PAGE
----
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SERMONSSERMONS

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By John A. Huffman Jr. | Senior Pastor of St. Andrews Presbyterian Church in Newport Beach, Calif., and a contributing editor of Preaching
for his steadfast love endures forever;

the moon and stars to rule over the night,

for his steadfast love endures forever;

It is he who remembered us in our low estate,

for his steadfast love endures forever;

and rescued us from our foes,

for his steadfast love endures forever;

who gives food to all flesh,

for his steadfast love endures forever.

O give thanks to the God of heaven,

for his steadfast love endures forever.

This is a family reunion. Look around this room. Think of the various churches in our community and throughout the world, brothers and sisters in Jesus Christ. Family reunion is the first picture I'd like you to have in mind.

And the second is that of a symphony orchestra and choir.

Imagine a conductor, dressed in a tuxedo, steps out here and has about 200 people in the orchestra and choir. He lifts the baton. And let's imagine what would happen if, at the moment he lifts the baton, everyone begins to sing, play or whistle their own favorite tunes. And even Susan Boyle steps to the front and begins to sing—that Scottish woman who took the world by storm for a few days, her 15 minutes of fame.

No, instead, when the baton is raised by the conductor of an orchestra and choir, there is the joining of individual tastes in music, types of voices—sopranos, altos,  tenors, baritones, basses—and all these various instruments; and the ages and experiences combine in a magnificent presentation of Franz Schubert's "Mass in G" in what we call concert. That's right. All the differences in individual tastes in music and personal backgrounds are brought together in a symphony, a united effort. And that's what we have here at the table.

Paul chided the church at Corinth. They had great variety in the church at Corinth. They had wealthy people. They had poor people. They had slaves. They had abused the Lord's Supper. They had come for the common meal; and those who were wealthy were able to come earlier, and they began to drink too much and eat too much. Then those who were their servants and slaves came later, and the choice food was gone. It wasn't a very pleasant sight.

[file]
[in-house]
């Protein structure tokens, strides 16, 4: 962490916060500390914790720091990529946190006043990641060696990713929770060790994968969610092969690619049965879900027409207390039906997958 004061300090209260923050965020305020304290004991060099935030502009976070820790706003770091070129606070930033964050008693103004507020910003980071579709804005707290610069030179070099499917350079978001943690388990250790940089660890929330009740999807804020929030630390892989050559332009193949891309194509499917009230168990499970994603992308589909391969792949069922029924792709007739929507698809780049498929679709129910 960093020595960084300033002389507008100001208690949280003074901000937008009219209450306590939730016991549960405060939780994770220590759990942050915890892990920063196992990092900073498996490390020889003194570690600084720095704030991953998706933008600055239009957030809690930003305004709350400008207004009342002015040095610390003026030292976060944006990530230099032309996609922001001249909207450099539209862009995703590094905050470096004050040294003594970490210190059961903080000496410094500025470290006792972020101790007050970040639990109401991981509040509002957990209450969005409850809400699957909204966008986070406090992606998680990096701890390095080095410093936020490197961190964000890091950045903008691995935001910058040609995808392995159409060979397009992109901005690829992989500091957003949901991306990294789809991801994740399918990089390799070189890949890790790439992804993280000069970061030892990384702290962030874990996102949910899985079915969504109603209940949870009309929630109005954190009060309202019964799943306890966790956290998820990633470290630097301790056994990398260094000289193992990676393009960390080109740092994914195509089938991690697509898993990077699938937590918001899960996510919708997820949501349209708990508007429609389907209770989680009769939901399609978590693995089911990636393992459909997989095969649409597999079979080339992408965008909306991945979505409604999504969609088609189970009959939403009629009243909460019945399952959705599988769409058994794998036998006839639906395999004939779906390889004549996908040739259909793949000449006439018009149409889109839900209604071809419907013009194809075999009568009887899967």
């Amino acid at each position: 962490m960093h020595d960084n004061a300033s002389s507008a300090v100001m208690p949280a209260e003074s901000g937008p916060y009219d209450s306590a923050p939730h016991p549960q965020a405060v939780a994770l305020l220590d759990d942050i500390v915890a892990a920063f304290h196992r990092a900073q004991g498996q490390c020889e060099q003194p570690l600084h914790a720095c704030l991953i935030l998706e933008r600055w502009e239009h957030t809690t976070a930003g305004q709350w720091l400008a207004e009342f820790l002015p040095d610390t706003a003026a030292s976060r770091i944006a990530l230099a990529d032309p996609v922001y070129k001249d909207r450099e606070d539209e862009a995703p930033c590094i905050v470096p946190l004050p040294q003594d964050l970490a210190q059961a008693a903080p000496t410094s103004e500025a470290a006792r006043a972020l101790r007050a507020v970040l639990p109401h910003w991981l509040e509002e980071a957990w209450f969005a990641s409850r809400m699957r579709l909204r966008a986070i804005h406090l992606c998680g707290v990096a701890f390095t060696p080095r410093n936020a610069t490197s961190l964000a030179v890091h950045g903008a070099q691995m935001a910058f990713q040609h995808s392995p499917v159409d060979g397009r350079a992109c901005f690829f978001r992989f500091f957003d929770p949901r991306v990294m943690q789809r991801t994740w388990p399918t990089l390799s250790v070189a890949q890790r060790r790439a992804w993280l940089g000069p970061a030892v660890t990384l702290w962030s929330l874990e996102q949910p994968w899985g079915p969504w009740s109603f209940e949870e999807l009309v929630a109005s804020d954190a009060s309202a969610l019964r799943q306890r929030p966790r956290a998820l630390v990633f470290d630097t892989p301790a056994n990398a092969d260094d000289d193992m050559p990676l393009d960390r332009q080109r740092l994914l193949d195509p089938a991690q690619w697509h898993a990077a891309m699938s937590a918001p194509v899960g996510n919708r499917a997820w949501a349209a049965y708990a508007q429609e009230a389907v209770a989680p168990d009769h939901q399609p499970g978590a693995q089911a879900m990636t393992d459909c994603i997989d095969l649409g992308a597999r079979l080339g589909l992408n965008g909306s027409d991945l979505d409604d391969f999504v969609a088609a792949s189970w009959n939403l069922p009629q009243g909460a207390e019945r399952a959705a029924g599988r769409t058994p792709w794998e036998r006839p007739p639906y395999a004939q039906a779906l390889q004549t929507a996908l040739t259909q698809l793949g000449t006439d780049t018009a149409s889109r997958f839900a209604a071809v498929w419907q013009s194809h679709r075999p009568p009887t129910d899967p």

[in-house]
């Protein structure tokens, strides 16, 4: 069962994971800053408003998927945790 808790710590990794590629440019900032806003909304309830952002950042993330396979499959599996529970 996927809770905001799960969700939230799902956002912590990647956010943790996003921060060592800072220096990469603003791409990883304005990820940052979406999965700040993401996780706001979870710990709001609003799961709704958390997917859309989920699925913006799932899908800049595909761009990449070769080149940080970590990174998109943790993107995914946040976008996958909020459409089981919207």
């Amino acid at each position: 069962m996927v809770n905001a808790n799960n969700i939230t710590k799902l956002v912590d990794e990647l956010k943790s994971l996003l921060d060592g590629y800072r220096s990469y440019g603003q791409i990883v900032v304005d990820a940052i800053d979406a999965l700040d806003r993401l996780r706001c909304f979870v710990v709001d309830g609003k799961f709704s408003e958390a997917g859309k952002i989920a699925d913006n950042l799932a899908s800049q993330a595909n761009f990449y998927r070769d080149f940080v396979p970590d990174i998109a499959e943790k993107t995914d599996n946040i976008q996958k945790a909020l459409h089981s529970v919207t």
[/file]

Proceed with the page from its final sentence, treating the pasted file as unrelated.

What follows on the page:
You say, "Even in the early church?" Yes, even in the early church. Paul had to address the issue and tell them that they needed to understand that they were coming together in all of their backgrounds and differences; but they needed to function in the same music, on the same page, in a loving, caring occasion.

There's a third picture to add to that of the family reunion and symphonies and choirs.

Think of a memorial service.

We used to call them funerals. We call them, in our Christian tradition, memorial services because of the life and death and resurrection of Jesus Christ—the fact that we have an opportunity to celebrate not just the life of the person but what God has done for us in Jesus Christ.

As we come to the table today, this is a memorial service in memory of what God has done for us in Jesus Christ. Hebrews 13 has a great benediction with which I'll close the service: "Now may the God of peace, who brought back from the dead our Lord Jesus, the great shepherd of the sheep, by the blood of the eternal covenant, make you complete in everything good so that you may do his will, working among us that which is pleasing in his sight, through Jesus Christ, to whom be the glory forever and ever. Amen."

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